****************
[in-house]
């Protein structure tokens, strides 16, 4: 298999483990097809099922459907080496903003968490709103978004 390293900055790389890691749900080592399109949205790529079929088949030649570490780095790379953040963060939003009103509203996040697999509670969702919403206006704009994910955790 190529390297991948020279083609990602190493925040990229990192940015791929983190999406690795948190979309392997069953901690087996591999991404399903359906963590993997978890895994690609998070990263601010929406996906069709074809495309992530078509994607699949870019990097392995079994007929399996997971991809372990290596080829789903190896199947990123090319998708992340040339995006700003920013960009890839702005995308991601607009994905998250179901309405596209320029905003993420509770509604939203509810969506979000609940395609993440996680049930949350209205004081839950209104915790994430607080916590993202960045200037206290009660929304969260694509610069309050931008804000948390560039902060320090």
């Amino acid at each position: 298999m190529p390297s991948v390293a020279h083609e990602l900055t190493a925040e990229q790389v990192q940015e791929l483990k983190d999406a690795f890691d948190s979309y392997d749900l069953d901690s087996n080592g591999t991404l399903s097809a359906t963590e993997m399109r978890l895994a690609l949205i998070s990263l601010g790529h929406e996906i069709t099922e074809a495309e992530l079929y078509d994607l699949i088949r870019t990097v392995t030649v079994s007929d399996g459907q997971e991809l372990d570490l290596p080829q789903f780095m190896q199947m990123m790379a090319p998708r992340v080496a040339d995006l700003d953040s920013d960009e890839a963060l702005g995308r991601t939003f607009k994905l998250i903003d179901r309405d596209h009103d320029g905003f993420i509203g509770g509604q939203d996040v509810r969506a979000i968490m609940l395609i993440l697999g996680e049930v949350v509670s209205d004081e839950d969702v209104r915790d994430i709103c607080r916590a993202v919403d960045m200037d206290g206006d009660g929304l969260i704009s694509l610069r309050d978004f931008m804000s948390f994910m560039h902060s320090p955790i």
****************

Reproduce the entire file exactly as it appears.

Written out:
[in-house]
């Protein structure tokens, strides 16, 4: 298999483990097809099922459907080496903003968490709103978004 390293900055790389890691749900080592399109949205790529079929088949030649570490780095790379953040963060939003009103509203996040697999509670969702919403206006704009994910955790 190529390297991948020279083609990602190493925040990229990192940015791929983190999406690795948190979309392997069953901690087996591999991404399903359906963590993997978890895994690609998070990263601010929406996906069709074809495309992530078509994607699949870019990097392995079994007929399996997971991809372990290596080829789903190896199947990123090319998708992340040339995006700003920013960009890839702005995308991601607009994905998250179901309405596209320029905003993420509770509604939203509810969506979000609940395609993440996680049930949350209205004081839950209104915790994430607080916590993202960045200037206290009660929304969260694509610069309050931008804000948390560039902060320090």
């Amino acid at each position: 298999m190529p390297s991948v390293a020279h083609e990602l900055t190493a925040e990229q790389v990192q940015e791929l483990k983190d999406a690795f890691d948190s979309y392997d749900l069953d901690s087996n080592g591999t991404l399903s097809a359906t963590e993997m399109r978890l895994a690609l949205i998070s990263l601010g790529h929406e996906i069709t099922e074809a495309e992530l079929y078509d994607l699949i088949r870019t990097v392995t030649v079994s007929d399996g459907q997971e991809l372990d570490l290596p080829q789903f780095m190896q199947m990123m790379a090319p998708r992340v080496a040339d995006l700003d953040s920013d960009e890839a963060l702005g995308r991601t939003f607009k994905l998250i903003d179901r309405d596209h009103d320029g905003f993420i509203g509770g509604q939203d996040v509810r969506a979000i968490m609940l395609i993440l697999g996680e049930v949350v509670s209205d004081e839950d969702v209104r915790d994430i709103c607080r916590a993202v919403d960045m200037d206290g206006d009660g929304l969260i704009s694509l610069r309050d978004f931008m804000s948390f994910m560039h902060s320090p955790i």